Reason Roundup

Justice Anthony Kennedy Retires, Everyone Flips Out: Reason Roundup

Plus: Vermont's GMO-labeling law backfires, Kansas kicks Vermin Supreme off the ballot.


The end of democracy?!?! The upcoming retirement of Anthony Kennedy, announced by the 81-year-old U.S. Supreme Court justice yesterday, has struck fear and glee into the hearts of people concerned about the future of abortion access in this country—and not without reason. It's also spawned a fair share of apoplectic doomsaying about the future of same-sex marriage, contraception access, and democracy itself.

Let's start with Slate, which opens its piece on Kennedy's retirement thusly:

When he heard that Supreme Court Justice Anthony Kennedy was retiring on Wednesday, a friend in his twenties told me: "Today is the darkest political moment my generation has experienced."

"What about the day Trump was elected?" I asked in surprise.

"This is worse," he responded. "It's the day Trump consolidates his power."

Or here, for instance, was the headline at Splinter:

And here is the cover of New York's Daily News today:

The Slate piece centers on a common refrain: the fearsome tailspin launched by Kennedy's retirement and what it could mean is a sign that "the institutions meant to constrain [the Trump administration] are proving far more pliant than we might have feared." Some say it shows there's too much power vested in the Supreme Court.

But this interpretation is predicated on all these doomsday predictions being true. It is, at the very least, premature, and reads a lot like the kind of narcissistic dystopian melodrama everyone loves to conjure up for their side these days. The speed with which progressive activists and serious media types reached for the Handmaid's Tale analogies again is telling.

In any case, much of the concern (or dismissal of it) rings hollow from the ranks of those who tweet very different tunes when the court or Congress seems stacked another way…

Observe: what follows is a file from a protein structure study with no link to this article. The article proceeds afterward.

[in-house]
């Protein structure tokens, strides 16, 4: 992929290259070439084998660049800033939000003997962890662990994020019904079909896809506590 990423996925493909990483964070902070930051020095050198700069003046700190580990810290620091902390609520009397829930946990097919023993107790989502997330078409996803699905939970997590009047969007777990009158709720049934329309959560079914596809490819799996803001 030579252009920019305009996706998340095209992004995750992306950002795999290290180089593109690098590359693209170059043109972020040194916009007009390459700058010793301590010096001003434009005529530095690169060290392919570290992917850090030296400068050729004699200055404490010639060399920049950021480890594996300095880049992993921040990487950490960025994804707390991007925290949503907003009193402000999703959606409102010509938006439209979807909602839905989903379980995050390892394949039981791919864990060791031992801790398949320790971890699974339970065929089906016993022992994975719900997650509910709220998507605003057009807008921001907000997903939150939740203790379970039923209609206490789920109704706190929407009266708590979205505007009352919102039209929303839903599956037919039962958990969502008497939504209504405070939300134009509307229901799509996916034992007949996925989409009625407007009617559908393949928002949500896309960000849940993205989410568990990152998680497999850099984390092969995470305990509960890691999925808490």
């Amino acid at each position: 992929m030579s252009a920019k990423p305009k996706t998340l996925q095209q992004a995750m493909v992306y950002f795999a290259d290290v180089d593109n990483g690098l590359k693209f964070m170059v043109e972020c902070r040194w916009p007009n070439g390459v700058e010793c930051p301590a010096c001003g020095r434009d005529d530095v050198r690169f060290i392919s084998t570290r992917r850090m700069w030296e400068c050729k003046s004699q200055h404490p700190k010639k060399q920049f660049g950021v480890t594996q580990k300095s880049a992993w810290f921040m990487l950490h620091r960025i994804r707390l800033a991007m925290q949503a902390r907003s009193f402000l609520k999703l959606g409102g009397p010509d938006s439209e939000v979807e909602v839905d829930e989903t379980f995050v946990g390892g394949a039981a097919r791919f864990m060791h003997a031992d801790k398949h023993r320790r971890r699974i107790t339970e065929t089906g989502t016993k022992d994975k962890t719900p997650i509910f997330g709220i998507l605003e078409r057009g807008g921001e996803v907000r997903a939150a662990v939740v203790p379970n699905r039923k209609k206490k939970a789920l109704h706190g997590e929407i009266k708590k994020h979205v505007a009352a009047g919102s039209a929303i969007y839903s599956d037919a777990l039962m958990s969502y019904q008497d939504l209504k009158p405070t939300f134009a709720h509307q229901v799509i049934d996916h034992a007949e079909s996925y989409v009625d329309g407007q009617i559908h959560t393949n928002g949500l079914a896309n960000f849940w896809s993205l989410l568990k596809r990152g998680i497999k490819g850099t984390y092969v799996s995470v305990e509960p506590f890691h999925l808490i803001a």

…which isn't to say it's premature to start mobilizing against potentially awful picks or any negative consequences that could come from them—and people already are.

(For more on potential nominees, see this post from Eric Boehm.)

But being smart on this front takes avoiding the trap of thinking we live in uniquely democracy-challenging (or racist, or misogynistic, etc) times, and that's not something either Democrats or Republicans are (or aim to be) good at. Obama is coming for your guns has given way to get an IUD now before SCOTUS bans them! And hysteria on both sides drives unproductive policy discussion as well as truly painful cable news segments.

For an even-handed look at Kennedy's legacy, see this piece from Ilya Somin at The Volokh Conspiracy. As for what this could actually mean for abortion access—and politics—in this country: "Kennedy was the firewall for abortion rights for as long as he was there," Mary Ziegler, a law professor at the Florida State University, told The New York Times.

He has been the defining force in American abortion law since the '90s, so his absence means that Roe will be much more in peril. A decision overturning Roe is way more likely. A series of decisions hollowing out Roe without formally announcing that's what's going on is pretty likely, too.

As long as Kennedy was the swing vote, there wasn't even really much of a point in asking the court to overturn Roe; now, we're kind of in a brave new world. The question now is: 'Who are you talking to? Who's the swing vote? Who do you need to win over?' It's a complete game-changer.

But in what direction the game will go is anyone's guess.



Adventures in GMO labeling. After Vermont passed a law in 2014 requiring foods made from genetically modified organisms (GMOs) be labeled as such, "GMO-labeling initiatives were soon popping up on ballots all over the country, and Congress eventually passed a national labeling law in 2016," notes The Atlantic in a new exploration of Vermont's adventures in GMO labeling.

In the heat of political battle, both sides presented the labeling situation as do-or-die. The Organic Consumers Association, which supported labeling, likened mandatory GMO labels to a "kiss of death" and credited them for driving GMOs out of grocery stores in Europe. On the other hand, opponents of labels argued that they would unnecessarily scare shoppers, as GMOs pose no unique threat to safety despite the negative public perception of them. A GMO label, National Geographic wrote in 2016, might as well be "a skull-and-crossbones." Tens of millions of dollars were spent in the fights, most of by food companies opposed to labeling.

And after all that?

A new study has found that Vermont's GMO labeling law may have even decreased opposition to GMOs.


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